Questions and Answers
A non-EEA company (that can appoint an only representative, see FAQ ID=15) may, by mutual agreement, appoint a natural or legal person established in the European Economic Area (EEA) to act as his only representative. According to Article 8(2) of REACH this representative shall comply with all obligations of importers under REACH. Therefore the only representative is required to have sufficient background in the practical handling of substances and the information related to them. More information on the only representative is also provided in section 188.8.131.52- 'Only representative of a "non-EU manufacturer"' of the Guidance on registration: http://echa.europa.eu/guidance-documents/guidance-on-reach.
There are no detailed requirements or criteria regarding what is regarded as "sufficient background in the practical handling of substances and the information related to them" other than what is laid down in Article 8(2) of REACH.
Yes, an only representative can represent one or several non-EEA companies that manufacture substances, formulate mixtures or produce articles which are exported to the European Economic Area (EEA), even for the same substance. More information on the duties of the only representative is provided in section 184.108.40.206- 'Only representative of a "non-EU manufacturer"' of the Guidance on registration: http://echa.europa.eu/guidance-documents/guidance-on-reach.
An only representative must be able to document who he is representing (i.e. the name of the non-EU manufacture should be given in section 1.7 of IUCLID) and is advised to attach a document from the "non-EU manufacturer" appointing him as only representative in section 1.7 of IUCLID. It is not mandatory to include this information in the registration dossier, but it needs to be presented to the enforcement authorities upon request. Furthermore an only representative is advised to include the "list of importers" in section 1.7 in IUCLID.
In the case of polymer imports, the condition "have already been registered up the supply chain" in Article 6(3) REACH can only be fulfilled if an OR appointed up the non-EU supply chain (e.g. the OR of the non-EU monomer manufacturer) has decided to also cover the polymer imports with their registration (i.e. included the volumes concerned in their registration and took over the obligations in Article 8(2) and 8(3) of REACH). If the OR of the non-EU monomer manufacturer decides not to take legal responsibility for these volumes, the polymer importer cannot rely on the exemption from registration and is obliged to register the volumes of monomer they import. Alternatively, an OR appointed by the non-EU polymer manufacturer could register on behalf of the polymer importers.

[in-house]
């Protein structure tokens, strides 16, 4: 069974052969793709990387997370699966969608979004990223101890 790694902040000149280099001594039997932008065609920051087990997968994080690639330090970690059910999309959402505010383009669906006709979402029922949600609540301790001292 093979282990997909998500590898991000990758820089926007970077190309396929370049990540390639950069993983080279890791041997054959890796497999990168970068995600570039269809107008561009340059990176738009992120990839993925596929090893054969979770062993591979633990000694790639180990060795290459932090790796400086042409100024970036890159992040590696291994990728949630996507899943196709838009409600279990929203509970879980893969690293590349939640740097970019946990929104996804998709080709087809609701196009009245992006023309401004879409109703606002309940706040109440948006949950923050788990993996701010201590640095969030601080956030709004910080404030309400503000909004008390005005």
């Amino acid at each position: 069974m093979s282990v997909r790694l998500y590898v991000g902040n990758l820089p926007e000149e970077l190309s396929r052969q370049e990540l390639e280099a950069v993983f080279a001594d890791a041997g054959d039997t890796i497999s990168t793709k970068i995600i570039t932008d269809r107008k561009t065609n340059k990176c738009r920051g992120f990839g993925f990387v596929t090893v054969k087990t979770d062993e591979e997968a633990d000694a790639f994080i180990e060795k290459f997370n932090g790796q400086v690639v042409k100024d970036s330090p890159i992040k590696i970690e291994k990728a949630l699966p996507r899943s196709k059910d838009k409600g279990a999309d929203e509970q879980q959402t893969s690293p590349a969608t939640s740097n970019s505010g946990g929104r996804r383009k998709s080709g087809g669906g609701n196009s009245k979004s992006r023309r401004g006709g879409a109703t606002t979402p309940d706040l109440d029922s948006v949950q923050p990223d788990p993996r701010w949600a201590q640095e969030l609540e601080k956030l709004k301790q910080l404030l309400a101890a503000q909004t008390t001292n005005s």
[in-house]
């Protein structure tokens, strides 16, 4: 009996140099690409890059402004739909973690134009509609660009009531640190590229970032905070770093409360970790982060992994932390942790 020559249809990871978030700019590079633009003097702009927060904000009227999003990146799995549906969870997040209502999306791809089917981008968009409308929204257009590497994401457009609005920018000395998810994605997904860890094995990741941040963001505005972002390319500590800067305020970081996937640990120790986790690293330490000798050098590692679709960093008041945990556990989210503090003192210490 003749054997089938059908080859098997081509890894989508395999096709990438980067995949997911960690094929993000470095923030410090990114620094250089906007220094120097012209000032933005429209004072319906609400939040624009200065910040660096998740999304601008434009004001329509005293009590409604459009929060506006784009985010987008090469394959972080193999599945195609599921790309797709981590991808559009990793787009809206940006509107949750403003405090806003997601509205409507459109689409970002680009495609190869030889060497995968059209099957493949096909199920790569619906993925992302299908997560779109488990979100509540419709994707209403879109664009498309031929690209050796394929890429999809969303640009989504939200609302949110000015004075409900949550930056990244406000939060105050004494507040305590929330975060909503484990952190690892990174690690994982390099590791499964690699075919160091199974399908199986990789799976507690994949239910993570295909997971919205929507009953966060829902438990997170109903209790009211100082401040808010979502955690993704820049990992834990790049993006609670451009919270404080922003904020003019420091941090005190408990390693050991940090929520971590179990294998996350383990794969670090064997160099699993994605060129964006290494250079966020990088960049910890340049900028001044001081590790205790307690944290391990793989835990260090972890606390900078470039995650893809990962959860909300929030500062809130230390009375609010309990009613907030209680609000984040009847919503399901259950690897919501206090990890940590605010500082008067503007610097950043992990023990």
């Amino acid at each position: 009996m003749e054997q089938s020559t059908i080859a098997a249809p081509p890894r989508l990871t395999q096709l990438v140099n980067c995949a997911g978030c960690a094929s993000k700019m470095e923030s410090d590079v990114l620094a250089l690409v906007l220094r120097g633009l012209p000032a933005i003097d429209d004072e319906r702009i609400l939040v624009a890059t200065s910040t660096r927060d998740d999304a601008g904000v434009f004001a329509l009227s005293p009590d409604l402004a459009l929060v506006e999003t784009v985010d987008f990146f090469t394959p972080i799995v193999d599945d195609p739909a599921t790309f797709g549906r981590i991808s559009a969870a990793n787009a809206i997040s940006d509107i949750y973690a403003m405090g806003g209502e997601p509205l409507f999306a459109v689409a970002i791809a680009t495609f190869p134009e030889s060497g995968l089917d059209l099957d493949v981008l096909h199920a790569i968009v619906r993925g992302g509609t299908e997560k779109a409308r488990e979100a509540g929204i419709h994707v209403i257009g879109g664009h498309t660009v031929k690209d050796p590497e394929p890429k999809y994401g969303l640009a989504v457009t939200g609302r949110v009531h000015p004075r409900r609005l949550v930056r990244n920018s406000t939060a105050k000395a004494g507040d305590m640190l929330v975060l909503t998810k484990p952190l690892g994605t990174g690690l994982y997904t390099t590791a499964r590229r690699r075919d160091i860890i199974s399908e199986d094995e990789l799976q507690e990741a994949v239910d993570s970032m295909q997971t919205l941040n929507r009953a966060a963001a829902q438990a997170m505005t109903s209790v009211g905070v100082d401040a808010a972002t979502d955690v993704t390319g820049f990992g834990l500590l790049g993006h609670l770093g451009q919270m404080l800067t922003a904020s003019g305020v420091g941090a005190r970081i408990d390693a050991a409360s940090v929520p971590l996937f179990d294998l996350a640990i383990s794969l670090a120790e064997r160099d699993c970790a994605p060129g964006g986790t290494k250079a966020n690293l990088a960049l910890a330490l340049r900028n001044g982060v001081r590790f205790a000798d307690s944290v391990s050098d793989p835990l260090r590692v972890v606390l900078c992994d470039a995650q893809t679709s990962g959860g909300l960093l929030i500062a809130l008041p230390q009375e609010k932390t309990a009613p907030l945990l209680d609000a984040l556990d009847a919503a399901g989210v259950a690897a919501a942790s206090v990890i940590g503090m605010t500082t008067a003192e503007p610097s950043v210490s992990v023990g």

EU importers of a non-EU manufacturer can apply for an authorisation irrespective of whether they are covered by an OR for registration of the Annex XIV substance. If the appointment of the OR does not extend to also cover the fulfilment of the obligations of the importers with regard to authorisation, then the importers themselves can apply for an authorisation. In such a case, the importers will apply in their role as importers of an Annex XIV substance. Furthermore, the importers are not required to indicate the name of the non-EU manufacturer or the OR in their application for authorisation sent to ECHA, since the OR’s appointment and their respective obligations are limited to the registration of the Annex XIV substance.
Yes, you need to notify ECHA about this change. You represent the non-EU manufacturer and, therefore, you need to communicate changes in their legal personality. You can notify ECHA using the legal entity change functionality in REACH-IT.
To change the legal entity you need to:
- create a new account to represent the new legal entity, reflecting their size;
- follow the instructions in ‘Change of OR’ from Industry User Manual 17;
- include documents which clearly explain how you represent the new non-EU manufacturer;
- update the IUCLID files, in particular section 1.7 ‘Only Representative information’.
You may need to pay a fee to complete the process.